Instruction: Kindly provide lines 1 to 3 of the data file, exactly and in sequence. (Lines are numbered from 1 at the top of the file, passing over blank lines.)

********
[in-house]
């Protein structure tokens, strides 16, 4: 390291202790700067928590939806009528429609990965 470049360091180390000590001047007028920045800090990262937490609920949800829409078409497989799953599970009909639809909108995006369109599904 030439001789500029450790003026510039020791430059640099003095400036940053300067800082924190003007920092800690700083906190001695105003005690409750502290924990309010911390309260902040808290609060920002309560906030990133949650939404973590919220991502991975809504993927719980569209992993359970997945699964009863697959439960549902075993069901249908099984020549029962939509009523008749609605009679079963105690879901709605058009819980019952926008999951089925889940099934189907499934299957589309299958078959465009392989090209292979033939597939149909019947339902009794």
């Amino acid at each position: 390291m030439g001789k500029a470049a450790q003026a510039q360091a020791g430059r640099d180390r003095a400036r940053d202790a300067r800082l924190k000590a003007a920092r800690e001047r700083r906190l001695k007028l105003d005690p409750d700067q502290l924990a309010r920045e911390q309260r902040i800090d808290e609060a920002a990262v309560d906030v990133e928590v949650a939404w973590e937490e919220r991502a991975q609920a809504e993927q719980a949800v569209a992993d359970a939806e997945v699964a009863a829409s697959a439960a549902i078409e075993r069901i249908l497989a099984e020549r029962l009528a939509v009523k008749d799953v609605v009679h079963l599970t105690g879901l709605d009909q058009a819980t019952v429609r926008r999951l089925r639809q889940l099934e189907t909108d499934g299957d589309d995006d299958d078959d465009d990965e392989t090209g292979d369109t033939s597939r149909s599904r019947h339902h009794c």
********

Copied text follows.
[in-house]
């Protein structure tokens, strides 16, 4: 390291202790700067928590939806009528429609990965 470049360091180390000590001047007028920045800090990262937490609920949800829409078409497989799953599970009909639809909108995006369109599904 030439001789500029450790003026510039020791430059640099003095400036940053300067800082924190003007920092800690700083906190001695105003005690409750502290924990309010911390309260902040808290609060920002309560906030990133949650939404973590919220991502991975809504993927719980569209992993359970997945699964009863697959439960549902075993069901249908099984020549029962939509009523008749609605009679079963105690879901709605058009819980019952926008999951089925889940099934189907499934299957589309299958078959465009392989090209292979033939597939149909019947339902009794």
């Amino acid at each position: 390291m030439g001789k500029a470049a450790q003026a510039q360091a020791g430059r640099d180390r003095a400036r940053d202790a300067r800082l924190k000590a003007a920092r800690e001047r700083r906190l001695k007028l105003d005690p409750d700067q502290l924990a309010r920045e911390q309260r902040i800090d808290e609060a920002a990262v309560d906030v990133e928590v949650a939404w973590e937490e919220r991502a991975q609920a809504e993927q719980a949800v569209a992993d359970a939806e997945v699964a009863a829409s697959a439960a549902i078409e075993r069901i249908l497989a099984e020549r029962l009528a939509v009523k008749d799953v609605v009679h079963l599970t105690g879901l709605d009909q058009a819980t019952v429609r926008r999951l089925r639809q889940l099934e189907t909108d499934g299957d589309d995006d299958d078959d465009d990965e392989t090209g292979d369109t033939s597939r149909s599904r019947h339902h009794c």